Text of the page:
Value-type semantics added the concept of transferring objects by value, introduced by RMI, to CORBA. CORBA initially didn't support this functionality; however, that concept is crucial for achieving Java/CORBA interoperability.

The Java Language Mapping to OMG IDL specification defines how Java interfaces map to the CORBA Interface Definition Language (IDL). This definition lets CORBA distributed objects access EJBs (and also RMI-IIOP distributed objects) that originally didn't have CORBA IDL. Specifically, the specification defines a Java RMI subset, called RMI/IDL, which you can map to IDL using IIOP (or, more generally, General Inter-ORB Protocol) as the underlying protocol for communication.

RMI/IDL

Many RMI/IDL data types conform to certain restrictions; we'll look at the most important ones. For more information, please see the Java Language Mapping to OMG IDL specification.

Table 1 shows the mapping of Java primitive data types to IDL.

Table 1. Java-to-IDL mapping

JavaOMG IDL
voidvoid
booleanboolean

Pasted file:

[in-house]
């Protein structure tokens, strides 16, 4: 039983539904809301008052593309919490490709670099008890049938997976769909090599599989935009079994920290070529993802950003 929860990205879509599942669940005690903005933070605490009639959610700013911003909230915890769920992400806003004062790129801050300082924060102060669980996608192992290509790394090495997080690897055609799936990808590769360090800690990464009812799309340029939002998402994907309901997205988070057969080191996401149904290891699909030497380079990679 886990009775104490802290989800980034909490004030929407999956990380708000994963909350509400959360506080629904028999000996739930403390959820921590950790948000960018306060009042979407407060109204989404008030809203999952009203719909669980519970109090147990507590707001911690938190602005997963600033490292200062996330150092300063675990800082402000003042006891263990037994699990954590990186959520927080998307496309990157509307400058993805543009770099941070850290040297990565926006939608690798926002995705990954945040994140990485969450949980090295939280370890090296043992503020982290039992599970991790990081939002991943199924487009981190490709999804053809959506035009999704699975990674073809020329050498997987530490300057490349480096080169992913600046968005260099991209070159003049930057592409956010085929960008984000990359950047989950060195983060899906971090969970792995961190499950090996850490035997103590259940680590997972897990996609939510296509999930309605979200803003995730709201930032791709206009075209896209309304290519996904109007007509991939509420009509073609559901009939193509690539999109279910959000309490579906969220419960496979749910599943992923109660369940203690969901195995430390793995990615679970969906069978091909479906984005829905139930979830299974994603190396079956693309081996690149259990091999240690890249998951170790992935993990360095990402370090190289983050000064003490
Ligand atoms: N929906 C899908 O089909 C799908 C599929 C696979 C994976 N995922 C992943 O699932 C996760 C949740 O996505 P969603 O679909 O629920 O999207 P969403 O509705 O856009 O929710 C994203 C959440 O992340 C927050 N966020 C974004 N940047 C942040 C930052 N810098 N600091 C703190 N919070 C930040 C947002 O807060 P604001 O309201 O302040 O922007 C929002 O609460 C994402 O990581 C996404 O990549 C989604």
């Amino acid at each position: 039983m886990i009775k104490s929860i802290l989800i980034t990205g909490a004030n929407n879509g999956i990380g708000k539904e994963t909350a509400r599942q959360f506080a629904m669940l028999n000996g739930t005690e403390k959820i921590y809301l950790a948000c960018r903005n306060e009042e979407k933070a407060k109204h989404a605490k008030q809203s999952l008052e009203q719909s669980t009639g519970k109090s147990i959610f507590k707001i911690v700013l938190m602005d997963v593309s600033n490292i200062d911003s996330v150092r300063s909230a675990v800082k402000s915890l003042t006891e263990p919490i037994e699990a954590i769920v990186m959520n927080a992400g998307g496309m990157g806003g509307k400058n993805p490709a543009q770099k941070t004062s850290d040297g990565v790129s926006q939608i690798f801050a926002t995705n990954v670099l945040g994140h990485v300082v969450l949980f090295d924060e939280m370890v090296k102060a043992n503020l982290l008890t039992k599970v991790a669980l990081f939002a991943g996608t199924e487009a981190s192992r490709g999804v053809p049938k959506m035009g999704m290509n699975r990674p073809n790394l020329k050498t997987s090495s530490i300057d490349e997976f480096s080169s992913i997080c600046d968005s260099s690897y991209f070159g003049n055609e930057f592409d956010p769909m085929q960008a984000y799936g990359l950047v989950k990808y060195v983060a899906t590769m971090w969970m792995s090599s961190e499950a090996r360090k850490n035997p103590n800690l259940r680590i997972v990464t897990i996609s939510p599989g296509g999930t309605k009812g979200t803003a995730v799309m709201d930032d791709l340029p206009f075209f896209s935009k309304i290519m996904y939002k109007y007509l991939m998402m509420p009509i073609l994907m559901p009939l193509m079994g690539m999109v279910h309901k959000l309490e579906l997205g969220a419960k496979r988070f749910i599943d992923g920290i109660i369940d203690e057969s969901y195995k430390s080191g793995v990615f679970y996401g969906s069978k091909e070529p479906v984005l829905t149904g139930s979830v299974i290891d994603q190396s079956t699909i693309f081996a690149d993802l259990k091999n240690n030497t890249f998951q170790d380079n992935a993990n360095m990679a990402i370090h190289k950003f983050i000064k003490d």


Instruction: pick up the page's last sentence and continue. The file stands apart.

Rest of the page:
charwchar
byteoctet
shortshort
intlong
longlong long
floatfloat
doubledouble

Java packages map to IDL modules. RMI/IDL remote interfaces map to the IDL interfaces with corresponding names. However, methods that use JavaBeans naming for read-write and read-only properties map to IDL attributes. I'll return to this later.

Java serializable objects map to CORBA value types. Value types provide pass-by-value semantics to CORBA. Value types are local and cannot be called remotely. They aren't registered with the ORB and don't require an identity, as their value is their identity. For more information, please refer to Professional J2EE EAI and the CORBA/IIOP Specification 2.6.